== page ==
January 10, 2018 | 6:30 p.m.
Perilous Journey of María Rosa Palacios | Event Recap Photos linked here
Presented by artist Karina Skvirsky, in conversation with Charlotte Ickes, Andrew W. Mellon Postdoctoral Curatorial Fellow at the Museum of Contemporary Art Chicago, and Threewalls Executive Director Dr. Jeffreen Hayes.
Guiding work: Video excerpt by Karina Aguilera Skvirsky viewed here.
Karina Aguilera Skvirsky is a multi-disciplinary artist who works in photography, video and performance. Karina’s half-hour, performance-based film, The Perilous Journey of María Rosa Palacios, documents her travel from Ecuador’s Chota highlands to the coastal town of Guayaquil. The expedition serves as a re-creation of her great grandmother’s 1906 journey and an exploration of identity, representation, and ever-shifting boundaries of place and nationhood.
A remix of the traditional lecture or panel, In–Session is a critical interdisciplinary salon that incorporates reading, conversation, and performance together. The salons are focused on a selection from a shared reading list which is compiled based on a theme. Our first In–Session theme is migration. Artists, curators and community members curate the In–Session, selecting the reading and the performers. After the conversation on the selection, it is activated by performance—music, song, poetry, dance or movement.
February 7, 2018 | 6:30 p.m.
LatinX Disambiguations | Event Photos Linked here.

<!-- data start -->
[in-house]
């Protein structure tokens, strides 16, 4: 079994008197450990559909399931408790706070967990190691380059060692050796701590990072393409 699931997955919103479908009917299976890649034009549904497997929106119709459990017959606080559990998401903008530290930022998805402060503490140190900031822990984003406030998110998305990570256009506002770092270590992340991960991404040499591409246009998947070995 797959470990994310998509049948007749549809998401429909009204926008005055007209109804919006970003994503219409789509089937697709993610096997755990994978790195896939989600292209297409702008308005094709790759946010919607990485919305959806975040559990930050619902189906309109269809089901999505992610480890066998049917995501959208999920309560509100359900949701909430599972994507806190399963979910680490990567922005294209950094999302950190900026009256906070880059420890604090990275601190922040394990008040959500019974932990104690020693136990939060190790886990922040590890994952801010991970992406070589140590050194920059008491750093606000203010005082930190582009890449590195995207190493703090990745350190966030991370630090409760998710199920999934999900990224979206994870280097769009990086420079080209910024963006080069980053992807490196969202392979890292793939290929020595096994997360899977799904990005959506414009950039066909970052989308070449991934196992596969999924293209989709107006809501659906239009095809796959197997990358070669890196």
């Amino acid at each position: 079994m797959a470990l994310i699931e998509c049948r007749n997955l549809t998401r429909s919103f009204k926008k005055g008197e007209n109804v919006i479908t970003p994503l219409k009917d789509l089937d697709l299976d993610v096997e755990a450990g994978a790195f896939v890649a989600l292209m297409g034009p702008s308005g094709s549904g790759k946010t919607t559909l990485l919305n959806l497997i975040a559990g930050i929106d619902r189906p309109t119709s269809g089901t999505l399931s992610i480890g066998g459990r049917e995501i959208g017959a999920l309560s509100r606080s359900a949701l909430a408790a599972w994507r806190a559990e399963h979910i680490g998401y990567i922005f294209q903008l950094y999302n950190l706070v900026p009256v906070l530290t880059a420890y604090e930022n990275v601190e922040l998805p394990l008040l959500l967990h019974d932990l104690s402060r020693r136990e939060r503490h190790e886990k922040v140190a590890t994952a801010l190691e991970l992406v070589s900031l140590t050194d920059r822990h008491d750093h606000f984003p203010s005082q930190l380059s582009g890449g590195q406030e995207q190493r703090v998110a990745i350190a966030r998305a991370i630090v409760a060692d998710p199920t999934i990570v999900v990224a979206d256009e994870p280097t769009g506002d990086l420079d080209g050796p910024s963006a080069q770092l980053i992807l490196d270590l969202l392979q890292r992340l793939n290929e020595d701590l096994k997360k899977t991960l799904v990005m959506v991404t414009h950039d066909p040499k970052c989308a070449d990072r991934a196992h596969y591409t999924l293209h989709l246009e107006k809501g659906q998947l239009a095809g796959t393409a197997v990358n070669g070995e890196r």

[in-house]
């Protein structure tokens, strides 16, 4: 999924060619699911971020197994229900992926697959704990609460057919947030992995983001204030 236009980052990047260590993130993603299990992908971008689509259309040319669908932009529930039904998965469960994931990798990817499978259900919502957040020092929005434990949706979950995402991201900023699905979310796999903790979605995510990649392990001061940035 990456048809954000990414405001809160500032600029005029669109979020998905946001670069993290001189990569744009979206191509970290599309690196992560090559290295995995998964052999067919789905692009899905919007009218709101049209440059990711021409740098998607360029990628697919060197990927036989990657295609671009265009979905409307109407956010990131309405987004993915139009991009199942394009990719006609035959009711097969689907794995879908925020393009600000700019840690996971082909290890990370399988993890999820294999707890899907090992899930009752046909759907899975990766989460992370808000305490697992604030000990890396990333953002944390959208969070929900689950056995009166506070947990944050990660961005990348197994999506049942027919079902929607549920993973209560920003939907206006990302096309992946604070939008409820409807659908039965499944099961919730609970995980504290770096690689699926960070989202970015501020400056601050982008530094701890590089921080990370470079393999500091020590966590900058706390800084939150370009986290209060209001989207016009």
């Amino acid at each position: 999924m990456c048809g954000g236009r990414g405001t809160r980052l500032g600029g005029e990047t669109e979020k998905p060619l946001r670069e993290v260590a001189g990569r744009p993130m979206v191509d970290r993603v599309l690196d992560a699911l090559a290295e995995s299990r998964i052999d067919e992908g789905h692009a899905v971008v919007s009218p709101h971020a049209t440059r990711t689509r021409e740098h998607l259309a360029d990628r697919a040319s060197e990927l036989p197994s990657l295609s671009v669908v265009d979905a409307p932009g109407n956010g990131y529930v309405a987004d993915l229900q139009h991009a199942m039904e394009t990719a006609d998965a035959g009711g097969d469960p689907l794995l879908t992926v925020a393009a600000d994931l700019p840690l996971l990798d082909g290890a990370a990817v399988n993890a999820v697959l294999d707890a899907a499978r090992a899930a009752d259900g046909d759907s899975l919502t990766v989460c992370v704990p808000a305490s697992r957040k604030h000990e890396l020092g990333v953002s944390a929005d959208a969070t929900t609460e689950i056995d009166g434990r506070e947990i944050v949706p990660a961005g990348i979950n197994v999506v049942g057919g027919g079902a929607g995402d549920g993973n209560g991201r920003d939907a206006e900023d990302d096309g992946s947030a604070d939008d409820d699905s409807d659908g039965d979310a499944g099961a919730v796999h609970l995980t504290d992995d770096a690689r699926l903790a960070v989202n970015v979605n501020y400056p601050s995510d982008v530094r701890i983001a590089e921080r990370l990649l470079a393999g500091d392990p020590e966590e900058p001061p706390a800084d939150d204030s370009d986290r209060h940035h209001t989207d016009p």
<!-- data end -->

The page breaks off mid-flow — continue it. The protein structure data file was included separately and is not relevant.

presented by Jose Luis Benavides with Nancy Sánchez, Amanda Cervantes and Daniel Haddad
Guiding Work: Mexican American Disambiguation by José Olivarez
Responding to Mexican American Disambiguation by Jose Olivarez, four Latinx artists will discuss their stories and experiences with Latinidad as an identity in constant migration. Jose Luis Benavides and Amanda Cervantes will unpack the poem Mexican American Disambiguation, by analyzing their recent exhibition Bienvenidos Tú y Yo in relation to their own practice as collaborators. This past exhibition focused on themes of migration and their mutual experiences and queer relationships to Mexico, their homelands, their ancestors and gender. For the event portion of the evening, Sánchez and Haddad will connect words and memories surrounding their lived narratives. Through storytelling they will navigate through their own interpretation of multiple Mexican-American disambiguations. The artists will reflect and share with the audience aspects of their sociopolitical and unique cultural perspectives, one as a U.S. born Latinx person and the other as a Mexican born person.
Jose Luis Benavides sees the world primarily through his experience raised by a working-class, queer Latinx single mother in the Chicago community of Logan Square. The convergence of his own queer and intellectual identity mark conflicted point where his artistic practice is defined and undefined.